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Sophisticated Cybercriminals Attack 34 Banks. Side-step Two-Factor ID and Make off with a Million or More.
A recent report “Finding Holes: Operation Emmental*” says cybercriminals used the Android platform’s openness to install apps from third-party sites to make off with at least seven figures from 34 banks.
*Like Swiss cheese, i.e., full of holes.
The attackers were able to marry traditional phishing attacks to get a person’s username and password with malicious mobile apps to get the session tokens sent to their mobile devices.
Authored by security experts David Sancho, Feike Hacquebord and Rainer Link, the report says that Operation Emmental is a complex operation that involves several components. “The infrastructure required to pull the attack off is not inconsequential—the attackers need a Windows malware binary, a malicious Android app sporting various banks’ logos, a rogue DNS resolver server, a phishing Web server with several fake bank site pages, and a compromised command-and-control server,” [the report] says, adding that the attack vector is one that has likely evolved over time.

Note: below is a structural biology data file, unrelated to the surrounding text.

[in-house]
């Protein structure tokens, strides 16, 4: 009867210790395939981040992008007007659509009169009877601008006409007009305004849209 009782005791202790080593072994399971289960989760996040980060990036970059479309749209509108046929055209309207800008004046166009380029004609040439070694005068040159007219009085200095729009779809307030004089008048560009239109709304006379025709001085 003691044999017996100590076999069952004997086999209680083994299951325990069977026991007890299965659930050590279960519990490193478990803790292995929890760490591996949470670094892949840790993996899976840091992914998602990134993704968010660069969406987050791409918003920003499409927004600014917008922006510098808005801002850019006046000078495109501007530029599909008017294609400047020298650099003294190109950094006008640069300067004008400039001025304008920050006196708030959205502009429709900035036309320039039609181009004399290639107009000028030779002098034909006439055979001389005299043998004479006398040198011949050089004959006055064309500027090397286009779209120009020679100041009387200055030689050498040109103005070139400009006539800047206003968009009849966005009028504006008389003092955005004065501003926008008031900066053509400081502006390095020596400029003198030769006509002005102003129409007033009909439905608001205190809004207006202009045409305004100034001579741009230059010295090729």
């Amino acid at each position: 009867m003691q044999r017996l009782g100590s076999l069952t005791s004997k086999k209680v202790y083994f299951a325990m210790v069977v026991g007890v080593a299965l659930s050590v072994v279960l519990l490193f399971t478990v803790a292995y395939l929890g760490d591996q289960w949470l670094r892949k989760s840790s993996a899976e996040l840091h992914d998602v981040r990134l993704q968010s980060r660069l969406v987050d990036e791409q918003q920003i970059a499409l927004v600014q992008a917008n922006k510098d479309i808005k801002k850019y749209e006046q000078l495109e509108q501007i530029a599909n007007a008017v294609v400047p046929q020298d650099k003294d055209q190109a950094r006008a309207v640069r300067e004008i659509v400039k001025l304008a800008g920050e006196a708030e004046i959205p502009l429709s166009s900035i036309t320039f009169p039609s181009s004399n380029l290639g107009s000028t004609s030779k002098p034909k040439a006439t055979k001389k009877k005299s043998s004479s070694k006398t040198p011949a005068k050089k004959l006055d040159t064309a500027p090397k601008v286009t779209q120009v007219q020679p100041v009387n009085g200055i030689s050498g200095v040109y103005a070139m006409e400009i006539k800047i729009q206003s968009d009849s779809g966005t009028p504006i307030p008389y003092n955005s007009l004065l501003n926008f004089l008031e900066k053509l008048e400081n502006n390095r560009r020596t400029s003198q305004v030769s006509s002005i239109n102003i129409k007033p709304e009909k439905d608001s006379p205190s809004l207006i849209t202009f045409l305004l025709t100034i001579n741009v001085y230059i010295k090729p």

“The fact that the most salient part of the attack — the PC malware — is not persistent [i.e., not lost when “turned off” or not in use] likely helped the attackers keep a low profile. We believe this allowed them to use different infection strategies, not just through emails, although we have not been able to detect any other means…”
In his piece on scmagazineuk.com (link to article), Steve Gold cites Sarb Sembhi, a director with STORM Guidance, observing a need for banks to put their heads together to develop common and more secure methodologies for the mobile phone and software industries.
Sembhi notes that the attack model is so highly sophisticated that cybercriminals established five or six fallback positions in the event one or more of their methods of attack are compromised. “Banks need to understand what attack model the cybercriminals are looking at, and then get together to discuss the issue, most notably how the security of the Android platform can be enhanced to stop things like this going wrong.”
In case you were wondering, the attackers are likely from Russia and Romania. How do researchers know? They found “obnilim rid” (That’s transliterated from Cyrillic) in the app’s code. That’s Russian slang for “set to zero.” The researchers said they also found a Romanian connection.